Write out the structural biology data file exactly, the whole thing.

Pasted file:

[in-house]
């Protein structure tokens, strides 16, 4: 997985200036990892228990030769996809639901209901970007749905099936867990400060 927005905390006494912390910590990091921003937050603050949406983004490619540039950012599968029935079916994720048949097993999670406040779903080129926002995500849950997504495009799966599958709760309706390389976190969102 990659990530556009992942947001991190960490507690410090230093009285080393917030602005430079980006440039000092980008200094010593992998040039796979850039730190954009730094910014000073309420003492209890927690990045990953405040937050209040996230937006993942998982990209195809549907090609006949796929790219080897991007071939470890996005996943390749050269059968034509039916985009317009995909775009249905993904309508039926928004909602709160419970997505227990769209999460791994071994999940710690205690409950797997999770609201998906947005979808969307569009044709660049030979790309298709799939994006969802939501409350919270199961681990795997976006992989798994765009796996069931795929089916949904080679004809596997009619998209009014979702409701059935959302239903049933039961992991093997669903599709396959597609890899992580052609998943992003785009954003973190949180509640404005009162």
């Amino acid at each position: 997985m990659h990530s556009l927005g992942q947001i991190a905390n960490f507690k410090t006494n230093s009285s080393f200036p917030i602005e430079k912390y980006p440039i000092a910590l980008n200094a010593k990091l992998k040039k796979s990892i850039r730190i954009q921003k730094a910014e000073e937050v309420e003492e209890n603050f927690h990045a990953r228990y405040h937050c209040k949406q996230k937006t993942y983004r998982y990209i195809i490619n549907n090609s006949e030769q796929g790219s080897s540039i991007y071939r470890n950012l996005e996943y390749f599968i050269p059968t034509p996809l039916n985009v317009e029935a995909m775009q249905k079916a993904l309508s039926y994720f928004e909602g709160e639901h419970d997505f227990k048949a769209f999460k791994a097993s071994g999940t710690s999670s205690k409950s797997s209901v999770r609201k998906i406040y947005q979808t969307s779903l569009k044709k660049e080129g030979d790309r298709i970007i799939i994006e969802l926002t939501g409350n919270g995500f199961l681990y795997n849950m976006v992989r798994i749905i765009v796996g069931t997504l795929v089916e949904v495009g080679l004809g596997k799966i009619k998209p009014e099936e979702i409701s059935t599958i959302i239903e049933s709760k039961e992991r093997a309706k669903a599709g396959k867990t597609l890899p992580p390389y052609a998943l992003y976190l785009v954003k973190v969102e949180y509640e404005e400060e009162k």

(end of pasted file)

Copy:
[in-house]
């Protein structure tokens, strides 16, 4: 997985200036990892228990030769996809639901209901970007749905099936867990400060 927005905390006494912390910590990091921003937050603050949406983004490619540039950012599968029935079916994720048949097993999670406040779903080129926002995500849950997504495009799966599958709760309706390389976190969102 990659990530556009992942947001991190960490507690410090230093009285080393917030602005430079980006440039000092980008200094010593992998040039796979850039730190954009730094910014000073309420003492209890927690990045990953405040937050209040996230937006993942998982990209195809549907090609006949796929790219080897991007071939470890996005996943390749050269059968034509039916985009317009995909775009249905993904309508039926928004909602709160419970997505227990769209999460791994071994999940710690205690409950797997999770609201998906947005979808969307569009044709660049030979790309298709799939994006969802939501409350919270199961681990795997976006992989798994765009796996069931795929089916949904080679004809596997009619998209009014979702409701059935959302239903049933039961992991093997669903599709396959597609890899992580052609998943992003785009954003973190949180509640404005009162």
């Amino acid at each position: 997985m990659h990530s556009l927005g992942q947001i991190a905390n960490f507690k410090t006494n230093s009285s080393f200036p917030i602005e430079k912390y980006p440039i000092a910590l980008n200094a010593k990091l992998k040039k796979s990892i850039r730190i954009q921003k730094a910014e000073e937050v309420e003492e209890n603050f927690h990045a990953r228990y405040h937050c209040k949406q996230k937006t993942y983004r998982y990209i195809i490619n549907n090609s006949e030769q796929g790219s080897s540039i991007y071939r470890n950012l996005e996943y390749f599968i050269p059968t034509p996809l039916n985009v317009e029935a995909m775009q249905k079916a993904l309508s039926y994720f928004e909602g709160e639901h419970d997505f227990k048949a769209f999460k791994a097993s071994g999940t710690s999670s205690k409950s797997s209901v999770r609201k998906i406040y947005q979808t969307s779903l569009k044709k660049e080129g030979d790309r298709i970007i799939i994006e969802l926002t939501g409350n919270g995500f199961l681990y795997n849950m976006v992989r798994i749905i765009v796996g069931t997504l795929v089916e949904v495009g080679l004809g596997k799966i009619k998209p009014e099936e979702i409701s059935t599958i959302i239903e049933s709760k039961e992991r093997a309706k669903a599709g396959k867990t597609l890899p992580p390389y052609a998943l992003y976190l785009v954003k973190v969102e949180y509640e404005e400060e009162k």